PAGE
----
Anyone Can Trace Your Facebook Profile Using Your Phone Number If You Do Not Hide It

Facebook 2FA Phone Numbers

Security experts' job is not easy. For years, they have been saying that people must turn on two-factor authentication (2FA) wherever possible. They have been arguing that it brings a level of security that a set of login credentials simply can't match on their own. It turns out that when it comes to Facebook, having two-factor authentication enabled might have some serious privacy consequences that people wouldn't normally expect. Security experts now have egg on their faces, and the worst thing about it is, it's not even their fault.

Yet another Facebook privacy problem

It's the next in a long line of privacy scandals around the world's biggest social network, and it was sparked over the weekend by Jeremy Burge – founder and "Chief Emoji Officer" of Emojipedia. In addition to making very important emoji-related decisions, Burge is also the admin of a large Facebook page with plenty of fans, and he said that over a period of a few months, he received countless notifications urging him to enable 2FA in order to minimize the risk of account hijacking. He was ignoring the warnings until Facebook told him that if he doesn't turn 2FA on, the page would be deleted. Reluctantly, he turned on Facebook's SMS-based two-factor authentication system. Over the weekend, he was reviewing his privacy settings when he noticed something unusual.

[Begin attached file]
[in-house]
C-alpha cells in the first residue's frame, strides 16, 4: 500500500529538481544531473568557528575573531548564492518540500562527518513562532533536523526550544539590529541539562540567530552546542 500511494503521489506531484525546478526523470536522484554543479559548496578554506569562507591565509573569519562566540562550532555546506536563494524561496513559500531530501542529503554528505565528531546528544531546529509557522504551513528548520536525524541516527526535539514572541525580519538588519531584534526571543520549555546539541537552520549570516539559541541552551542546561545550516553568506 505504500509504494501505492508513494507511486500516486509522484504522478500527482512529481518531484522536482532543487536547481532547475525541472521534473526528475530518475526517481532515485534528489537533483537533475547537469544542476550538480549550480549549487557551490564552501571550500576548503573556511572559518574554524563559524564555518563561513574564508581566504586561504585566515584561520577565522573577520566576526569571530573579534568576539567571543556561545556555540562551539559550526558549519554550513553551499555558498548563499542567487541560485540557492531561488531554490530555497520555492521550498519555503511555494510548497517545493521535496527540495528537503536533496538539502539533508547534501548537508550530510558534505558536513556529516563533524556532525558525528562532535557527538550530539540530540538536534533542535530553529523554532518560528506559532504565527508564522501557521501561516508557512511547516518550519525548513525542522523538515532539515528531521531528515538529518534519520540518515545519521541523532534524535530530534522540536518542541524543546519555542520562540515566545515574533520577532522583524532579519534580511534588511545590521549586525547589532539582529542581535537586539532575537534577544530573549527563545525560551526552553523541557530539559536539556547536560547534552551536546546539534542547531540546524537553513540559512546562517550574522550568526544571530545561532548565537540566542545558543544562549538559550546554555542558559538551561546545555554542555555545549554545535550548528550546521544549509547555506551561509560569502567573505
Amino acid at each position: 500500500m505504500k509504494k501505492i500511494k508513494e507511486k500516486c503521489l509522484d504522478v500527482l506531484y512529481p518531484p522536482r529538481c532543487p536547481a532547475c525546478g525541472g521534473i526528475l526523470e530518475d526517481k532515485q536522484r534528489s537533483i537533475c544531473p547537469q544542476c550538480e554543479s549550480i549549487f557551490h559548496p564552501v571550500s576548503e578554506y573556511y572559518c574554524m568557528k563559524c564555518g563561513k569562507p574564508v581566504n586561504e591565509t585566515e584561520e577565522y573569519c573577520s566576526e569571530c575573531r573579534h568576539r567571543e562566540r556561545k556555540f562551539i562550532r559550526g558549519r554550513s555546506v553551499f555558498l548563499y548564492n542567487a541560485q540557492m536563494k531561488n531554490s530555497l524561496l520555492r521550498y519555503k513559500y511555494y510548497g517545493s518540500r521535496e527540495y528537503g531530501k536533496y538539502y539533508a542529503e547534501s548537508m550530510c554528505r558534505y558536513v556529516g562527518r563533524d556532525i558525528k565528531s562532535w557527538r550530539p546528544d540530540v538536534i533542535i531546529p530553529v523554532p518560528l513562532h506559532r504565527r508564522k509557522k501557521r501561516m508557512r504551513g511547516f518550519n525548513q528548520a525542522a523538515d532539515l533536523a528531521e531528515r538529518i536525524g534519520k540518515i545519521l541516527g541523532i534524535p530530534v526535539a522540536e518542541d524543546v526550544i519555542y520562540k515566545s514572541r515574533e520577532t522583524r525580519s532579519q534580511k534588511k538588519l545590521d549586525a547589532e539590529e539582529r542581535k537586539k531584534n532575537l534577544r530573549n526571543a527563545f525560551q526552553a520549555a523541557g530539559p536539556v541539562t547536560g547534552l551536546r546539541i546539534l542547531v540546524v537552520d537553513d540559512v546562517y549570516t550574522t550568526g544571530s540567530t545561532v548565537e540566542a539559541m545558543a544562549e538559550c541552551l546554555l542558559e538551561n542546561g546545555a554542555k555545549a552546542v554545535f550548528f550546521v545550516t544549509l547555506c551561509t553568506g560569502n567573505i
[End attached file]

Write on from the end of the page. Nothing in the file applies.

One of the options read: "Who can look you up using the phone number you provided?". By default, it was set to Everyone, with the other options being Friends of friends and Friends. This, you have to agree, is not what you'd expect after you give your phone number for the sole purpose of turning on 2FA. Burge shared his findings on Twitter which, rather predictably, caused a bit of a stir.

The backlash, as you might imagine, is huge. Armies of people have now taken it upon themselves to tell you how evil Facebook is and how you should delete your account as quickly as possible. We reckon, however, that before trying to influence people's life choices, some things need to be cleared up.

Looking up vs. searching vs. seeing

There seems to be some confusion around Jeremy Burge's findings. Some people have misunderstood the emoji guru's tweet and appear to think that having 2FA enabled will make their phone numbers visible to everyone. This is not the case. Facebook, for all its shortcomings, gives you a rather simple and easy way of managing the visibility of your contact information. Just go to your timeline, click on the "About" tab, and make the necessary corrections.

The second misconception is that everyone can go to Facebook and use the search bar to find your profile using your phone number. This functionality was removed in the wake of the Cambridge Analytica scandal.